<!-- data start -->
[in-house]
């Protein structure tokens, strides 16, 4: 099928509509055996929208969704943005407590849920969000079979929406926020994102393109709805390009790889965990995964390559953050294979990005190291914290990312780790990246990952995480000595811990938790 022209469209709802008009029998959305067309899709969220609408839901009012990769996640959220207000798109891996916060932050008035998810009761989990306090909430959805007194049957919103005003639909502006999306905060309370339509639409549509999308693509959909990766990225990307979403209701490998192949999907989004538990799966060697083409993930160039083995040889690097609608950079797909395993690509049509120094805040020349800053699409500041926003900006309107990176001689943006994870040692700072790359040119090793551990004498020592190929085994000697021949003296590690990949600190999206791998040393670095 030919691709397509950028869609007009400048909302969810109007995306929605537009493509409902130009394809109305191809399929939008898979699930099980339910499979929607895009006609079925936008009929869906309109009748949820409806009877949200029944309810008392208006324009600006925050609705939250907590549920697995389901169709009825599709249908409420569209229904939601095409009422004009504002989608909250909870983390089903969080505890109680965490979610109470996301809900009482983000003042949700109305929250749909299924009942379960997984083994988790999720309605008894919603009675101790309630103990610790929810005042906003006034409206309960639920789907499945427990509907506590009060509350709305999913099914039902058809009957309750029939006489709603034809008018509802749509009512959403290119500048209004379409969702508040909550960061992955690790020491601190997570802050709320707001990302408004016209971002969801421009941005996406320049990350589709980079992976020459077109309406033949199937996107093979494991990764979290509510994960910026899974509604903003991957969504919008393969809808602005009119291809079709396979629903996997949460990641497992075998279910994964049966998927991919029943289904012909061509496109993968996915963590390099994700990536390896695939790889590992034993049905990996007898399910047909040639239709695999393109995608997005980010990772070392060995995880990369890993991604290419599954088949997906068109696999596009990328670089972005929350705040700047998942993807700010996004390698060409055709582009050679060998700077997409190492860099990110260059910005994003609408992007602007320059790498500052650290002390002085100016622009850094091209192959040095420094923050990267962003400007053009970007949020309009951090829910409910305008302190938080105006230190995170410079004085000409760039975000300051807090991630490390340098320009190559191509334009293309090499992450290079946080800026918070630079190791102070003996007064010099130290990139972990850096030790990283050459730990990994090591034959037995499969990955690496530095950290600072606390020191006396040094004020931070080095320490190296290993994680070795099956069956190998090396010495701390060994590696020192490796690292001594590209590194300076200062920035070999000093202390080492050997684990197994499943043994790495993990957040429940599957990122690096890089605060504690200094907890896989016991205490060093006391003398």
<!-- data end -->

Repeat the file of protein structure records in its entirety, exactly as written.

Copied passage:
[in-house]
């Protein structure tokens, strides 16, 4: 099928509509055996929208969704943005407590849920969000079979929406926020994102393109709805390009790889965990995964390559953050294979990005190291914290990312780790990246990952995480000595811990938790 022209469209709802008009029998959305067309899709969220609408839901009012990769996640959220207000798109891996916060932050008035998810009761989990306090909430959805007194049957919103005003639909502006999306905060309370339509639409549509999308693509959909990766990225990307979403209701490998192949999907989004538990799966060697083409993930160039083995040889690097609608950079797909395993690509049509120094805040020349800053699409500041926003900006309107990176001689943006994870040692700072790359040119090793551990004498020592190929085994000697021949003296590690990949600190999206791998040393670095 030919691709397509950028869609007009400048909302969810109007995306929605537009493509409902130009394809109305191809399929939008898979699930099980339910499979929607895009006609079925936008009929869906309109009748949820409806009877949200029944309810008392208006324009600006925050609705939250907590549920697995389901169709009825599709249908409420569209229904939601095409009422004009504002989608909250909870983390089903969080505890109680965490979610109470996301809900009482983000003042949700109305929250749909299924009942379960997984083994988790999720309605008894919603009675101790309630103990610790929810005042906003006034409206309960639920789907499945427990509907506590009060509350709305999913099914039902058809009957309750029939006489709603034809008018509802749509009512959403290119500048209004379409969702508040909550960061992955690790020491601190997570802050709320707001990302408004016209971002969801421009941005996406320049990350589709980079992976020459077109309406033949199937996107093979494991990764979290509510994960910026899974509604903003991957969504919008393969809808602005009119291809079709396979629903996997949460990641497992075998279910994964049966998927991919029943289904012909061509496109993968996915963590390099994700990536390896695939790889590992034993049905990996007898399910047909040639239709695999393109995608997005980010990772070392060995995880990369890993991604290419599954088949997906068109696999596009990328670089972005929350705040700047998942993807700010996004390698060409055709582009050679060998700077997409190492860099990110260059910005994003609408992007602007320059790498500052650290002390002085100016622009850094091209192959040095420094923050990267962003400007053009970007949020309009951090829910409910305008302190938080105006230190995170410079004085000409760039975000300051807090991630490390340098320009190559191509334009293309090499992450290079946080800026918070630079190791102070003996007064010099130290990139972990850096030790990283050459730990990994090591034959037995499969990955690496530095950290600072606390020191006396040094004020931070080095320490190296290993994680070795099956069956190998090396010495701390060994590696020192490796690292001594590209590194300076200062920035070999000093202390080492050997684990197994499943043994790495993990957040429940599957990122690096890089605060504690200094907890896989016991205490060093006391003398």